New Haven Register, July 23, 2019
"Though these additional investments are welcome, it is possible that this revenue growth will not last forever," the Massachusetts Budget and Policy Center said in a statement. "A few, unexpected 'boom years' do not change the underlying fact that Massachusetts has a long-term problem with inadequate revenues."
Commonwealth Magazine, July 16, 2019
Distressed about the recent MBTA delays and derailments? Learn about the history of the flawed funding formula and the regressive tax policies responsible for the bind Bay State commuters are facing.
Commonwealth Magazine, July 15, 2019
We know well that money alone doesn’t fix problems. We’re going to be here fighting to make sure that money gets used effectively for our kids long after this bill is passed. But we also know that, as an independent report by the Massachusetts Budget and Policy Center noted recently, we can’t reasonably expect success for our kids’ schools — with all the additional load they carry — for less than what wealthy communities are paying for their students.
Dorchester Reporter, June 27, 2019
"The Massachusetts Budget and Policy Center, which did not make recommendations in its report, offered a clear metric for the difference between bills. Schools would receive boosts in their funding relative to the proportion to the number of low-income students they serve."
Public News Service, June 18, 2019
"One of the biggest inequities that the Kids Count Data Book really illuminates is the fact that, while Massachusetts is a leader nationally in education, that education isn't necessarily equitable for low- to moderate-income children, individuals from communities of color and then also, immigrant populations,” Williams said.
Boston Herald, June 17, 2019
"No single program or service can ensure that our kids do well," said Nancy Wagman, director of KIDS COUNT in Massachusetts. "...(but) a wealthy state like ours can do more to invest in equitable public education for our children."
Salem News, June 17, 2019
As of this school year, MassBudget said, the Foundation Budget Review Commission's recommendations around English language learner funding increases have been nearly two-thirds completed, and the increase of health and benefit rates to match Group Insurance Commission levels has been 30 percent phased in. The report said extra support for low-income students "accounts for much of the variation in the costs of leading plans for school funding reform." For low-income students, according to MassBudget, the FBRC "proposed a range of reforms encompassing minor changes all the way to doubling the amount in the formula for each low-income student."
Worcester Telegram, June 17, 2019
MassBudget’s calculations solidify an argument many school districts have been making since Mr. Baker and lawmakers revealed their respective bills earlier this year: that the governor’s proposal simply doesn’t go far enough to correct the state’s insufficient school funding formula, known as the foundation budget. While the organization isn’t formally taking a stance on those competing measures, MassBudget senior policy analyst Colin Jones said the intent of its new report was to show the contrast between the plans on a district-by-district level. “That’s what we’re hoping to do here,” he said, adding the final numbers speak for themselves: “that’s a pretty big gap we’re talking about,” between the governor’s plan and the Promise Act.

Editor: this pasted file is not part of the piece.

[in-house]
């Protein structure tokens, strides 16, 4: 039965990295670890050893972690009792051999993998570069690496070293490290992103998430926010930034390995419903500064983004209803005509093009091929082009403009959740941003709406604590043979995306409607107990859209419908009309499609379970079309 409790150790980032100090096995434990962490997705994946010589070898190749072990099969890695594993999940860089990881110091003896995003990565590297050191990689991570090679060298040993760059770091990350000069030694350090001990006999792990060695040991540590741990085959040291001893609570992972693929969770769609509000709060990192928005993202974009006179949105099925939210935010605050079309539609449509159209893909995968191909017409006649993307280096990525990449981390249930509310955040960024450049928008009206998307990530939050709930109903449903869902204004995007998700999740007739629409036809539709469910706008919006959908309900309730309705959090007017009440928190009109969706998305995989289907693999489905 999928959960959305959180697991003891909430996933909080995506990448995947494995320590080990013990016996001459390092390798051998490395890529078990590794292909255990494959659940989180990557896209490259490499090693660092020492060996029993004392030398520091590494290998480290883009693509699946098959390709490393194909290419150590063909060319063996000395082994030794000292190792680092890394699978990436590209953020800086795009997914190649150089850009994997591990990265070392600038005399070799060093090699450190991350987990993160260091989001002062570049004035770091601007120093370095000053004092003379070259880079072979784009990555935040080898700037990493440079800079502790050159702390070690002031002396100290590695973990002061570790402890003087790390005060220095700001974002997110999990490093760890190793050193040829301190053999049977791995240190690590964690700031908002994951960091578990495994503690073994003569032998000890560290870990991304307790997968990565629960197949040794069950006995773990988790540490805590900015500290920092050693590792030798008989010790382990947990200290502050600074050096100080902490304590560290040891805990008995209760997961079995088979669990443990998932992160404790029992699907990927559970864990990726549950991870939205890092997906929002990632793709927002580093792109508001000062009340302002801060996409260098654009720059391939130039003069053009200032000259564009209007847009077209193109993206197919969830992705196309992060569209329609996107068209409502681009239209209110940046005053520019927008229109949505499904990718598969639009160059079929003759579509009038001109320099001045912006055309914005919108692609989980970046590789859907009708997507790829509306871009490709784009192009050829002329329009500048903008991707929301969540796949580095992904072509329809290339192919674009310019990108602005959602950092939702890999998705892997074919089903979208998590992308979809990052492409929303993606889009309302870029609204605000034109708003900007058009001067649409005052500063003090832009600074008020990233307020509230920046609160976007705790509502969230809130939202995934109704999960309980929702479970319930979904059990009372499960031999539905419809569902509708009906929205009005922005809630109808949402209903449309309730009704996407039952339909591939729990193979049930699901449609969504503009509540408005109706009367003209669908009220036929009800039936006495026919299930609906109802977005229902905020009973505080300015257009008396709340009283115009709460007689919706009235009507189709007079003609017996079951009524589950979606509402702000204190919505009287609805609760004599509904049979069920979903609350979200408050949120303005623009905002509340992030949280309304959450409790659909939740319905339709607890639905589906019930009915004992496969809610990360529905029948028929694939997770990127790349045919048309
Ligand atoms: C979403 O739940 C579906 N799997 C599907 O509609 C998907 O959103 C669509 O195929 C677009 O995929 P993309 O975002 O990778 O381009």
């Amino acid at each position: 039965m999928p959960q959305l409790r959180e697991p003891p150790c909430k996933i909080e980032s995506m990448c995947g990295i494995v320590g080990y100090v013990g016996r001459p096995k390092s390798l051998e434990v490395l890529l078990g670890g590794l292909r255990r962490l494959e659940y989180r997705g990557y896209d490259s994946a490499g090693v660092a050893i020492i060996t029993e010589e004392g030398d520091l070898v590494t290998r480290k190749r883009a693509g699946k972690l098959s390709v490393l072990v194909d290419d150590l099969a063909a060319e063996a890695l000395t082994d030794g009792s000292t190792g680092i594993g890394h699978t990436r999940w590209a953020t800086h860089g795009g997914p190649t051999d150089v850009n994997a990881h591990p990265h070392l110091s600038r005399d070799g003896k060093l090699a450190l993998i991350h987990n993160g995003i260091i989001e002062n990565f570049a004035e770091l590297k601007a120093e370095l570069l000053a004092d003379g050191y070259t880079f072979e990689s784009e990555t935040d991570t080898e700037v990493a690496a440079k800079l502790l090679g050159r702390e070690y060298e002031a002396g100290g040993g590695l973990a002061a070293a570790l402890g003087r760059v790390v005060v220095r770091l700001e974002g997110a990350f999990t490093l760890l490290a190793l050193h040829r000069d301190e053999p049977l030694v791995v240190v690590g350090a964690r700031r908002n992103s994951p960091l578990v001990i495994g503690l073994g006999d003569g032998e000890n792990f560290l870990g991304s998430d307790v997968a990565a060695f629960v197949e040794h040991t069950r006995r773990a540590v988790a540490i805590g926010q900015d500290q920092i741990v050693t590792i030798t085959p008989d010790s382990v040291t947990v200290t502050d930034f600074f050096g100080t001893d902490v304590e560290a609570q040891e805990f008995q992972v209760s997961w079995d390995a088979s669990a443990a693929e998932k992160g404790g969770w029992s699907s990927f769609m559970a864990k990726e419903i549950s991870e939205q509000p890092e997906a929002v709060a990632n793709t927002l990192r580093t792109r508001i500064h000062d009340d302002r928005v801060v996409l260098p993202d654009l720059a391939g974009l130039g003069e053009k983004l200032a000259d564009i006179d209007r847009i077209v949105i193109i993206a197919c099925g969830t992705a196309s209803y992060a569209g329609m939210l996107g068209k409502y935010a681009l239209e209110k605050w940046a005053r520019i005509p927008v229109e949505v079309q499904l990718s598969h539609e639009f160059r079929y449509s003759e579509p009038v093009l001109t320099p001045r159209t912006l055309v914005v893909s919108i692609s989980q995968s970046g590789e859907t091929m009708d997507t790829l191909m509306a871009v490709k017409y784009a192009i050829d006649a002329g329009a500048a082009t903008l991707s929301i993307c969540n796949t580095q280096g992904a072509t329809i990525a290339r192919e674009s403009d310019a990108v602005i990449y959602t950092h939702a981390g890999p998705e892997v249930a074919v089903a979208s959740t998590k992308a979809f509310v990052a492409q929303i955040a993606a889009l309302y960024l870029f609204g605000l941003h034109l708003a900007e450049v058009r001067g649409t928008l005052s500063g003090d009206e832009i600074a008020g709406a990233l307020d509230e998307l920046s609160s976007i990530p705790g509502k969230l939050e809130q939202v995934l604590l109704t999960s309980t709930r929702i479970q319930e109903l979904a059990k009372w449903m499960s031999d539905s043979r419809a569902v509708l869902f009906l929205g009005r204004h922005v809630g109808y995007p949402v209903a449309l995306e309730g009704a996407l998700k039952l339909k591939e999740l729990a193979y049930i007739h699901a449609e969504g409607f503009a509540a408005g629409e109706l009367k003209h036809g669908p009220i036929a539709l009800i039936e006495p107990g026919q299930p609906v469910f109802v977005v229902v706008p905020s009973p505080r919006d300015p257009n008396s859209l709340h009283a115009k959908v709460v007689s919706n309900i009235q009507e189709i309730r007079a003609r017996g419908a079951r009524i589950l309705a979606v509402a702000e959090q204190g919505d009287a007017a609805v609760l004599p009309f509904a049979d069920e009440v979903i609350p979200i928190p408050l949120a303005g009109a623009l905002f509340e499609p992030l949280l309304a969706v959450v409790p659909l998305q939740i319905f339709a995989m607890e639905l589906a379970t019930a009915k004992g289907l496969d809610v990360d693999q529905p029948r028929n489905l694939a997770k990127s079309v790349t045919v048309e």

Boston Globe, June 16, 2019
“If the Legislature does something more bold, like the Promise Act, they will need additional revenue,” said Colin Jones, senior policy analyst at the budget center. But such an investment, he said, could make a profound difference in the educational opportunities offered to students living in poverty, enabling their districts, for instance, to expand early childhood education and bring in more social-service programs. “You get a once in-a-generation shot” at overhauling school funding, he said. “Let’s make sure we get it right.” MassBudget, as the policy institute is commonly called, receives funding from more than two dozen philanthropic foundations and advocacy organizations, including teacher unions, which favor the Promise Act. The report was funded by the Nellie Mae Education Foundation, a nonprofit based in Quincy.
Lowell Sun, May 29, 2019
For Marie-Francis Rivera, the President of the Massachusetts Budget and Policy Center, the tax initiative, if executed fairly, would be an excellent way to redistribute resources across poorer areas in the commonwealth. “We believe education and transportation are important to improving the lives of people,” Rivera said in an interview. “Many districts around the commonwealth are underfunded, and our own research has found that there are close to a billion dollars a year in school aid that is needed to make sure we have equitable funding for our kids.” Phineas Baxandall, a senior analyst at MassBudget, testified before the Legislature’s Committee on Revenue at a public hearing on April 11 in support of the proposal. “If the Fair Share Amendment were currently in place … the top one percent of tax filers would pay about the same percentage of their income as the rest of the top 5 percent of incomes,” Baxandall said.
Commonwealth Magazine, May 19, 2019
As discussed in Massachusetts Budget and Policy Center’s recent report, Massachusetts has a chance to ensure that modestly paid salaried workers, like assistant managers in big-box stores and fast-food restaurants, get paid for the hours they work and have time for themselves and their families. Bills before the Legislature would modernize the state’s overtime law, extending new or stronger overtime protections to 435,000 salaried workers in Massachusetts by 2024. That’s a quarter of all salaried workers in the state.